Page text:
Lean I.J.,University of Sydney | Golder H.M.,University of Sydney | Black J.L.,John L Black Consulting | King R.,Dairy Australia | Rabiee A.R.,University of Sydney
Journal of Animal Science | Year: 2013

Our objective was to evaluate a near-infrared reflectance spectroscopy (NIRS) used in the feed industry to estimate the potential for grains to increase the risk of ruminal acidosis. The existing NIRS calibration was developed from in sacco and in vitro measures in cattle and grain chemical composition measurements. To evaluate the existing model, 20 cultivars of 5 grain types were fed to 40 Holstein heifers using a grain challenge protocol and changes in rumen VFA, ammonia, lactic acids, and pH that are associated with acidosis were measured. A method development study was performed to determine a grain feeding rate sufficient to induce non-life threatening but substantial ruminal changes during grain challenge. Feeding grain at a rate of 1.2% of BW met these criteria, lowering rumen pH (P = 0.01) and increasing valerate (P < 0.01) and propionate concentrations (P = 0.01). Valerate was the most discriminatory measure indicating ruminal change during challenge. Heifers were assigned using a row by column design in an in vivo study to 1 of 20 grain cultivars and were reassigned after a 9 d period (n = 4 cattle/treatment). The test grains were dry rolled oats (n = 3), wheat (n = 6), barley (n = 4), triticale (n = 4), and sorghum (n = 3) cultivars. Cattle were adapted to the test grain and had ad libitum access to grass silage 11 d before the challenge. Feed was withheld for 14 h before challenge feeding with 0.3 kg DM of silage followed by the respective test grain fed at 1.2% of BW. A rumen sample was taken by stomach tube 5, 65, 110, 155, and 200 min after grain consumption. The rumen is not homogenous and samples of rumen fluid obtained by stomach tube will differ from those gained by other methods. Rumen pH was measured immediately; individual VFA, ammonia, and D-and L-lactate concentrations were analyzed later. Rumen pH (P = 0.002) and all concentrations of fermentation products differed among grains (P = 0.001). A previously defined discriminant score calculated at 200 min after challenge was used to rank grains for acidosis risk. A significant correlation between the discriminant score and the NIRS ranking (r = 0.731, P = 0.003) demonstrated the potential for using NIRS calibrations for predicting acidosis risk of grains in cattle. The overall rankings of grains for acidosis risk were wheat > triticale > barley > oats > sorghum. © 2013 American Society of Animal Science. All rights reserved.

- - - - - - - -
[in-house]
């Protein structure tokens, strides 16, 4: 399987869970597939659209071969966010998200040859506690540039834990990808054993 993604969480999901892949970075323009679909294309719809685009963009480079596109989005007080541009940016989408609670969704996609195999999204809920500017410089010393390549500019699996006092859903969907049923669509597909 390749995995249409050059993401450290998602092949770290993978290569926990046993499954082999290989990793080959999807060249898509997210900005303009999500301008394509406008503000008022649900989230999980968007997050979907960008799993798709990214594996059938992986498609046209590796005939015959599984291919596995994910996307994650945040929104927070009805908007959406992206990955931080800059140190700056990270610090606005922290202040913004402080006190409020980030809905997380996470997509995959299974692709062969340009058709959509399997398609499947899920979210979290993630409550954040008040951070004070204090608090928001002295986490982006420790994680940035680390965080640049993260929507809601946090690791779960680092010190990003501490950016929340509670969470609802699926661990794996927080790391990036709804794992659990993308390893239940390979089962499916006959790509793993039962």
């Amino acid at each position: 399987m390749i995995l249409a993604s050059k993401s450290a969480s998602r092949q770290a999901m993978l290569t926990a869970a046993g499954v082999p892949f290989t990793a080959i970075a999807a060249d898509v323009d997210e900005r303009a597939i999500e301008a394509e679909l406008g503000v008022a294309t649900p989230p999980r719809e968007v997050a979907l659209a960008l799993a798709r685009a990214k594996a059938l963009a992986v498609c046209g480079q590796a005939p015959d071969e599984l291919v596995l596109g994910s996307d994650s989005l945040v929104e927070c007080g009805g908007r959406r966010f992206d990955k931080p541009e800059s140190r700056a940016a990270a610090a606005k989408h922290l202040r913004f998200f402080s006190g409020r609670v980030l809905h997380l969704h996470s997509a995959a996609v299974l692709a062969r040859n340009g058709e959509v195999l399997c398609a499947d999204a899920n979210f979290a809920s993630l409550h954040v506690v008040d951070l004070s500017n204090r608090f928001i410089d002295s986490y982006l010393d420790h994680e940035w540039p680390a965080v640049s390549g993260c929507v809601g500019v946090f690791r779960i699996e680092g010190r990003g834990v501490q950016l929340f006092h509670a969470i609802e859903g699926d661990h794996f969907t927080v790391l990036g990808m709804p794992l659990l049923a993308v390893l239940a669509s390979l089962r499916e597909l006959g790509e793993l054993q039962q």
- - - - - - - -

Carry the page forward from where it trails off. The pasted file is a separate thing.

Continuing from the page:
Yin J.,Menzies Research Institute | Dwyer T.,Murdoch Childrens Research Institute | Riley M.,Dairy Australia | Cochrane J.,Menzies Research Institute | Jones G.,Menzies Research Institute
European Journal of Clinical Nutrition | Year: 2010